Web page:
Next Article in Journal
Validation of the Short Forms of the Centrality of Religiosity Scale in Georgia
Next Article in Special Issue
Ted Chiang’s Asian American Amusement at Alien Arrival
Previous Article in Journal
Comparative Religion and Anti-Religious Museums of Soviet Russia in the 1920s
Previous Article in Special Issue
Altar Call of Cthulhu: Religion and Millennialism in H.P. Lovecraft’s Cthulhu Mythos
Open AccessArticle

Facing the Monsters: Otherness in H. P. Lovecraft’s Cthulhu Mythos and Guillermo del Toro’s Pacific Rim and Hellboy

Interdisciplinary Studies Department, Salem State University, Salem, MA 01970, USA
Religions 2020, 11(2), 58; https://doi.org/10.3390/rel11020058
Received: 3 December 2019 / Revised: 9 January 2020 / Accepted: 20 January 2020 / Published: 22 January 2020
(This article belongs to the Special Issue This and Other Worlds: Religion and Science Fiction)
What happens when we imagine the unimaginable? This article compares recent films inspired by H. P. Lovecraft’s Cthulhu Mythos with that author’s original early 20th century pulp horror stories. In Guillermo del Toro’s films Pacific Rim and Hellboy, monsters that would have been obscured to protect Lovecraft’s readers are now fully revealed for Hollywood audiences. Using the period-appropriate theories of Rudolf Otto on the numinous and Sigmund Freud on the uncanny, that share Lovecraft’s troubled history with racist othering, I show how modern adaptations of Lovecraft’s work invert central features of the mythos in order to turn tragedies into triumphs. The genres of Science Fiction and Horror have deep commitments to the theme of otherness, but in Lovecraft’s works otherness is insurmountable. Today, Hollywood borrows the tropes of Lovecraftian horror but relies on bridging the gap between humanity and its monstrous others to reveal a higher humanity forged through difference and diversity. This suggests that otherness in modern science fiction is a means of reconciliation, a way for the monsters to be defeated rather than the source of terror as they were in Lovecraft’s stories.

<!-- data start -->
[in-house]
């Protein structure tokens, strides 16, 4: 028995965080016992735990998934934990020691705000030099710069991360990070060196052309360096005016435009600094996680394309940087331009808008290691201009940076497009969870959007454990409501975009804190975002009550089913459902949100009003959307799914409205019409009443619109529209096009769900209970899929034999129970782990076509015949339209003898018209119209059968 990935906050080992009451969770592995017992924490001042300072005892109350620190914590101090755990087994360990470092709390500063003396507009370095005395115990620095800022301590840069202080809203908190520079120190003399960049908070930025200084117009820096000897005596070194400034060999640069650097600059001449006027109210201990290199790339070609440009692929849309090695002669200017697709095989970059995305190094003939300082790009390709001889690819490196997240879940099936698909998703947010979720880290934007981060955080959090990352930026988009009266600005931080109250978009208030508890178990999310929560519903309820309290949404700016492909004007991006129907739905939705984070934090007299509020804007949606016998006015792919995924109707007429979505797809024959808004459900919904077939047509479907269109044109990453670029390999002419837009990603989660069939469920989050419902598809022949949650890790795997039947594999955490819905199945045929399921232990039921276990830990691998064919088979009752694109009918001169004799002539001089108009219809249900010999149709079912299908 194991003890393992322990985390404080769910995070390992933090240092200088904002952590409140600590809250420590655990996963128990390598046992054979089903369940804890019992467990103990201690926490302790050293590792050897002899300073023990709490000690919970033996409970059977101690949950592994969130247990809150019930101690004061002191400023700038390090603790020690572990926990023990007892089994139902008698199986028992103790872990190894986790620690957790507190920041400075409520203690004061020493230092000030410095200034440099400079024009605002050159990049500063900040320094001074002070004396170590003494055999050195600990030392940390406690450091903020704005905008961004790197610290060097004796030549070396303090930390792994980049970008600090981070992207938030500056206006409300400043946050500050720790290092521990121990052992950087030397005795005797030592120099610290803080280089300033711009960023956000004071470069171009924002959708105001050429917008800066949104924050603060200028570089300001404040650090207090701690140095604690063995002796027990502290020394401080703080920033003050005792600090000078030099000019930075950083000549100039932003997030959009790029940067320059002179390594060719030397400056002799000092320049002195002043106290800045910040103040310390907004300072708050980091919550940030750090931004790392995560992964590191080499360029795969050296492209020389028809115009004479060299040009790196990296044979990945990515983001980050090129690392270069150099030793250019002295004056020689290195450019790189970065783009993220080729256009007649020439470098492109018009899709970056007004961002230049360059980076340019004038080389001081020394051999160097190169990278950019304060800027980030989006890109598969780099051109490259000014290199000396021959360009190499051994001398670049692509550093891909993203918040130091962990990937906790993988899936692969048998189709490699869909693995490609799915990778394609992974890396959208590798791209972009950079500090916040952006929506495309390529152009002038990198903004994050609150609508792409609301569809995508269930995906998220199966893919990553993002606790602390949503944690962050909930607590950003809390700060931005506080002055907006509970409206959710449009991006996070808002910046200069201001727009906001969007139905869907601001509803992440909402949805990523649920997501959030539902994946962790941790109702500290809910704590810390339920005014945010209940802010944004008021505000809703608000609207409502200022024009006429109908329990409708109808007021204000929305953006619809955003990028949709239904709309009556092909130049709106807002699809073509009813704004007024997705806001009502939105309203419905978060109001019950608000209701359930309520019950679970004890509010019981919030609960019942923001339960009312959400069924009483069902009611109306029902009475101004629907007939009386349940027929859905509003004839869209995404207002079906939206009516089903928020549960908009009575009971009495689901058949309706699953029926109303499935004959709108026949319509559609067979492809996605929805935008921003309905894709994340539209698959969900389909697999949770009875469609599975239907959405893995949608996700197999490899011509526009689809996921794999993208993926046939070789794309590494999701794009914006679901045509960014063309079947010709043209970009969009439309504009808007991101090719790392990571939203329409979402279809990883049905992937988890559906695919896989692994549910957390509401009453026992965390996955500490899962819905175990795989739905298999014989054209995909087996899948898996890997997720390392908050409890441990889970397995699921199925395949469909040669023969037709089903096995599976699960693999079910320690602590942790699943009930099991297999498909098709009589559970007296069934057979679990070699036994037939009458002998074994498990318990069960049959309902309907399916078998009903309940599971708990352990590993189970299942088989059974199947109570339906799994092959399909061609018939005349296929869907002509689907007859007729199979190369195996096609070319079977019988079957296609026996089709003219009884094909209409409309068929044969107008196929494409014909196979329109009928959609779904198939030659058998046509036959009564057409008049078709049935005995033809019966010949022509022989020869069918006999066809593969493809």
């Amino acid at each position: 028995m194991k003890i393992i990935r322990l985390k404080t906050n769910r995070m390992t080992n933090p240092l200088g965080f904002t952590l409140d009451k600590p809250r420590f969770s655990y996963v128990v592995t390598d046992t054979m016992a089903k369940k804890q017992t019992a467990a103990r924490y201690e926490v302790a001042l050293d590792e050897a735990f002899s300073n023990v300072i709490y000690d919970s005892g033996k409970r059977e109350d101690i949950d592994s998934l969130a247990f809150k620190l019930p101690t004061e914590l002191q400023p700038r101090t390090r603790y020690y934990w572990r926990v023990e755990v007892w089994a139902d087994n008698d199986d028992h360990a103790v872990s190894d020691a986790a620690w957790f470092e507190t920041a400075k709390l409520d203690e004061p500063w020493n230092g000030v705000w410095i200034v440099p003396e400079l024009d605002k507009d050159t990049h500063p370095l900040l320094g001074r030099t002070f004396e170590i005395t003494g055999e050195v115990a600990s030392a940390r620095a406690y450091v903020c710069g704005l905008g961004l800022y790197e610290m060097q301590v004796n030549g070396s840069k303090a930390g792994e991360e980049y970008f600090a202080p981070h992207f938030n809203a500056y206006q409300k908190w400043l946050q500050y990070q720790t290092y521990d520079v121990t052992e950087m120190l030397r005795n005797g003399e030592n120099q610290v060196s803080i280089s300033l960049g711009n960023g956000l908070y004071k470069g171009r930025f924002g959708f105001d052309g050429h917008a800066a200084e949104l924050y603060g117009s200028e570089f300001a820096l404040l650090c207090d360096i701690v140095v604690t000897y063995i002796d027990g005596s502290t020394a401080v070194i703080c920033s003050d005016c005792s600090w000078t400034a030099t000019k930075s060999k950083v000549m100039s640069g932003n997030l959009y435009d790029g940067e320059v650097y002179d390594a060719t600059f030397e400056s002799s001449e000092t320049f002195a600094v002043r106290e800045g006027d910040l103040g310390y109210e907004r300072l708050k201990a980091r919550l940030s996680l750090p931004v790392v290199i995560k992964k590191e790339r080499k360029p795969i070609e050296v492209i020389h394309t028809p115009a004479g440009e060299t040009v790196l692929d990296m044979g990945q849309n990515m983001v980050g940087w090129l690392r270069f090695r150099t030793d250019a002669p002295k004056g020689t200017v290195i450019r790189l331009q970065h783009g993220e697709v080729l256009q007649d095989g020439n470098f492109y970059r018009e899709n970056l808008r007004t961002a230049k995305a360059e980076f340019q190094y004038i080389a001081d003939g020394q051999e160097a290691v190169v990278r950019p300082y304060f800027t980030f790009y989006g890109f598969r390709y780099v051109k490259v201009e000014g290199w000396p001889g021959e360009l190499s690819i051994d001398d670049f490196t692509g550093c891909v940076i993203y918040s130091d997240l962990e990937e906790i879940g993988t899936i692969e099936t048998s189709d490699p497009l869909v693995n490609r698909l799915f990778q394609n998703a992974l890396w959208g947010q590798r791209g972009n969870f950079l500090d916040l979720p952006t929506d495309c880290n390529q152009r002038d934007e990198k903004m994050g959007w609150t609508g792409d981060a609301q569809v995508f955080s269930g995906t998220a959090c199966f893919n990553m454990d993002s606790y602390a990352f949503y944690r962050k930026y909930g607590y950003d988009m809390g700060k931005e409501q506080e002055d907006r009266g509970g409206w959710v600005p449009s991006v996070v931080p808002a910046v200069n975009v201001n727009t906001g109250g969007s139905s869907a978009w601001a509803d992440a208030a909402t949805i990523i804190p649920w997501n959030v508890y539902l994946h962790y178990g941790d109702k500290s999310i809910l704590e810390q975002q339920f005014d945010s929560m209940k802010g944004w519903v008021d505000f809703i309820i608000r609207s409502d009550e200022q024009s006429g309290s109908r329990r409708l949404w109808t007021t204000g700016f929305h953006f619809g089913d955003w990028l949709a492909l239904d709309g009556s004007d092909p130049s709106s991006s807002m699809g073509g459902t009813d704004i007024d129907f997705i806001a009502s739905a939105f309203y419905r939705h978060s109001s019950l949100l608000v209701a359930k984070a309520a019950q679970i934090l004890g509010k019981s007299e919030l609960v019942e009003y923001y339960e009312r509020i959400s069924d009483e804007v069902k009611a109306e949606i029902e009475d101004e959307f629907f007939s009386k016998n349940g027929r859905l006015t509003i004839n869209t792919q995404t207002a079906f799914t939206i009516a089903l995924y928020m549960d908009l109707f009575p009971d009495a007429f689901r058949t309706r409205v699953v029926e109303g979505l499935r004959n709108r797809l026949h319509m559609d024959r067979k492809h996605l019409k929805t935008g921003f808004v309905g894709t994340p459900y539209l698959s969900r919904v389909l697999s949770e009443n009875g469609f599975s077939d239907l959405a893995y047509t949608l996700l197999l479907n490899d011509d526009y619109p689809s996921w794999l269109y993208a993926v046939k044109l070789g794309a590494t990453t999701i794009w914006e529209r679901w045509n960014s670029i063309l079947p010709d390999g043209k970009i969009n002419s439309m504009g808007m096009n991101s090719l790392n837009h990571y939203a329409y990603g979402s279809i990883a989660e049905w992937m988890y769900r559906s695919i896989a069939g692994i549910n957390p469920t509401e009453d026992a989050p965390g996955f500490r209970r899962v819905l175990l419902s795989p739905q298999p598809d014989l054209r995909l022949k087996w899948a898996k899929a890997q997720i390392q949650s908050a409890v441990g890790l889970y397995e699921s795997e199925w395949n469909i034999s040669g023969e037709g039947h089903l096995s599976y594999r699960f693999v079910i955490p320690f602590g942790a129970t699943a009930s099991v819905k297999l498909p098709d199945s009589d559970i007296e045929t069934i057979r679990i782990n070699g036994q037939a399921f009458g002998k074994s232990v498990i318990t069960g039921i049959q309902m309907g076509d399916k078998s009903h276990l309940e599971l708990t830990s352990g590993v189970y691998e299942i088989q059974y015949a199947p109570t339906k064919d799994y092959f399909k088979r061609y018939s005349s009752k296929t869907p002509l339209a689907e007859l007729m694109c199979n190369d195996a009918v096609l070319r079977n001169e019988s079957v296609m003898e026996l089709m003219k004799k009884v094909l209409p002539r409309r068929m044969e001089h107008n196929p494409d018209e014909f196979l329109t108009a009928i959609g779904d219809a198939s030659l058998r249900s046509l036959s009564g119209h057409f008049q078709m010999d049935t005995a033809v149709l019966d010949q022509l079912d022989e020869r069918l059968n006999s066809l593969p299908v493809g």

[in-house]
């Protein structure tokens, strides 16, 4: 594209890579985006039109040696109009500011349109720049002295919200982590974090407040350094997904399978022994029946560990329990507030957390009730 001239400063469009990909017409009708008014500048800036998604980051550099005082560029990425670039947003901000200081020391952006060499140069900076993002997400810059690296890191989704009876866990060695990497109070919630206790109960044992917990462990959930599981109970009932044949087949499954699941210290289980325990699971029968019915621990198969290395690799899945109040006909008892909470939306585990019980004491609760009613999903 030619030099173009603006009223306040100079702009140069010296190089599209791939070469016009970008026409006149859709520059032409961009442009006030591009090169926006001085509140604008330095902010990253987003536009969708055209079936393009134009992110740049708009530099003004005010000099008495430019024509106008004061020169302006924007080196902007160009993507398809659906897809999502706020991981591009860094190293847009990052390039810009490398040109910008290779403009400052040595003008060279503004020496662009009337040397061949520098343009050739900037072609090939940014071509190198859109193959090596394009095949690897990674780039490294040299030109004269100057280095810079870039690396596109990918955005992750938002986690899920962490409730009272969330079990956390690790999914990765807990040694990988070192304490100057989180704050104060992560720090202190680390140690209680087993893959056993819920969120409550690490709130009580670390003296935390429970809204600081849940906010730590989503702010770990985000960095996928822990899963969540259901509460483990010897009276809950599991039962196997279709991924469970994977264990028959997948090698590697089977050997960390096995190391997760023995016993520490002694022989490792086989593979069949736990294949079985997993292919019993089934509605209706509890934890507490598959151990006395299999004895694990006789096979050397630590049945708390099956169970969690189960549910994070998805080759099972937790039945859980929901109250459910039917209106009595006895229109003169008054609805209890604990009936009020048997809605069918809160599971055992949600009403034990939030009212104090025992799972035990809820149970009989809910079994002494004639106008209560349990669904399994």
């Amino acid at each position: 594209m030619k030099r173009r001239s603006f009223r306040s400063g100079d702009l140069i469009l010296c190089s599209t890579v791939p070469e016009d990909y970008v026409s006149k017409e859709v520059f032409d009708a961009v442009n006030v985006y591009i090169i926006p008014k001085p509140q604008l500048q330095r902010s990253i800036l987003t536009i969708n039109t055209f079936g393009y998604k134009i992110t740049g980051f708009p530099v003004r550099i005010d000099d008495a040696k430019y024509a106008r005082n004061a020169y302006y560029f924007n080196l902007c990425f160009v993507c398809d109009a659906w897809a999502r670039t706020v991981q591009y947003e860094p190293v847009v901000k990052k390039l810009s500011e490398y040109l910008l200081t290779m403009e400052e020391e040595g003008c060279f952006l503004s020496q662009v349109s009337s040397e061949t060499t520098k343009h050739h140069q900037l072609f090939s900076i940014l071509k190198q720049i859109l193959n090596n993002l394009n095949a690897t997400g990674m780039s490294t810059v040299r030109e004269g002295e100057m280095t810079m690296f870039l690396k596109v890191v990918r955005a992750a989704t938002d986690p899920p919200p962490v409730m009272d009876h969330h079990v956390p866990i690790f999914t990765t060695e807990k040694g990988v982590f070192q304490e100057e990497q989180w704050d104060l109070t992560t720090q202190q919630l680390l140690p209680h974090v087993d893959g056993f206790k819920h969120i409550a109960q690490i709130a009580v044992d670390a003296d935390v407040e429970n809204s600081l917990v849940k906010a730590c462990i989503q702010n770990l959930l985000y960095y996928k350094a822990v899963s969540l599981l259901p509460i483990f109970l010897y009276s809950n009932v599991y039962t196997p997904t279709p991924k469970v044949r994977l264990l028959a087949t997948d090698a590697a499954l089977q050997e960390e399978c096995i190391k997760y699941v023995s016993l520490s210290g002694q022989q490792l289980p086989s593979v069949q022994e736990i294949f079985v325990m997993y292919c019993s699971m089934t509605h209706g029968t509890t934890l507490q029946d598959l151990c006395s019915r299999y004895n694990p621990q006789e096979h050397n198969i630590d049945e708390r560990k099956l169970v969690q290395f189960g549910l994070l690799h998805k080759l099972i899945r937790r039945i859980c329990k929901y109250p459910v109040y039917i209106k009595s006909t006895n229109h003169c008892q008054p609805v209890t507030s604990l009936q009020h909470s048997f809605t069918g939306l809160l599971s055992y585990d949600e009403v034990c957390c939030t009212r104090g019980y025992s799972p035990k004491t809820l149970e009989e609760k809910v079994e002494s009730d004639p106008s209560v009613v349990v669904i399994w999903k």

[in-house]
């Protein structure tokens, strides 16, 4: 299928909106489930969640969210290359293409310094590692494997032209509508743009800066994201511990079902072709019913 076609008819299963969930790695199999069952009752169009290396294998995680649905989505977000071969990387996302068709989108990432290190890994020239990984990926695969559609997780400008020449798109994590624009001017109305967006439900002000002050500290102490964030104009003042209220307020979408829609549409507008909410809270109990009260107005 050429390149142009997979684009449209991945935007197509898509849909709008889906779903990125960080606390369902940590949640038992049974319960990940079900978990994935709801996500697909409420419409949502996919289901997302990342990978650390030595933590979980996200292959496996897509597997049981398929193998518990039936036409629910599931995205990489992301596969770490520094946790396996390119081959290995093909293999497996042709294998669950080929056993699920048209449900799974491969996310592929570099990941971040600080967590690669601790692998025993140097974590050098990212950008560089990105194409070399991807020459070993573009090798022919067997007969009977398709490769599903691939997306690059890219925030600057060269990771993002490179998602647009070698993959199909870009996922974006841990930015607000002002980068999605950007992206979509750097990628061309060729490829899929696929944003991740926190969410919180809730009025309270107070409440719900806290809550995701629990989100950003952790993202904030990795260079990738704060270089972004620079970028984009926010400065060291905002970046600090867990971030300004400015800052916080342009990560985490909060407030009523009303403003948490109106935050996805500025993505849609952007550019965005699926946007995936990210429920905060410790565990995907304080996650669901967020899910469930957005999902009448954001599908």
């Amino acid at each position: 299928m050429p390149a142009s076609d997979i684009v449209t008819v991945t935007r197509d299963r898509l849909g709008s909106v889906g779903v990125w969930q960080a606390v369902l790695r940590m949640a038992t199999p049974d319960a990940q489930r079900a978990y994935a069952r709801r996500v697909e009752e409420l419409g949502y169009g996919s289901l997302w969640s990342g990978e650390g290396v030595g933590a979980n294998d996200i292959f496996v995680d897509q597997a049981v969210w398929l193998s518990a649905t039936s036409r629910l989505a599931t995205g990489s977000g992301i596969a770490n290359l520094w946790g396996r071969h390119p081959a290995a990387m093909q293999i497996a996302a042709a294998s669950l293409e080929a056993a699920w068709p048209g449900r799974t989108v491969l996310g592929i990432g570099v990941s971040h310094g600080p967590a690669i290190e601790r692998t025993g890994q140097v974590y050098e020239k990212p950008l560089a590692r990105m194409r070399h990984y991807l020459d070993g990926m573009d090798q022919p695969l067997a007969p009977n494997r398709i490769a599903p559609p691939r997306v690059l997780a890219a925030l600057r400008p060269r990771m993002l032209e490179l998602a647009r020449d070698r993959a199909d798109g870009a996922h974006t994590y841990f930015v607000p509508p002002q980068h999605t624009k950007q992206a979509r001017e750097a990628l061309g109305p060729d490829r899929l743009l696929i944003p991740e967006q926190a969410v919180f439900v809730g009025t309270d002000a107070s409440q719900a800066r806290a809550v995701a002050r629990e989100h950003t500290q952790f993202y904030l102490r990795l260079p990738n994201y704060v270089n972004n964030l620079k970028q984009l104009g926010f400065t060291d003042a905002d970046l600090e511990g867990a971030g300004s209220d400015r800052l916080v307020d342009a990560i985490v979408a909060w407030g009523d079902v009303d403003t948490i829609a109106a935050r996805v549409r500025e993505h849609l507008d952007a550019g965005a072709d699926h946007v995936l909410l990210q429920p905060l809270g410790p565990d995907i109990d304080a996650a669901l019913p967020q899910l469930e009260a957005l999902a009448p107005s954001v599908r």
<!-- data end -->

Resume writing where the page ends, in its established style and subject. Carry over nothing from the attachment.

Keywords: science fiction, secularization; monsters; popular culture; horror; supernatural science fiction, secularization; monsters; popular culture; horror; supernatural
MDPI and ACS Style

McConeghy, D. Facing the Monsters: Otherness in H. P. Lovecraft’s Cthulhu Mythos and Guillermo del Toro’s Pacific Rim and Hellboy. Religions 2020, 11, 58.

Show more citation formats Show less citations formats
Note that from the first issue of 2016, MDPI journals use article numbers instead of page numbers. See further details here.

Article Access Map by Country/Region

1
Back to TopTop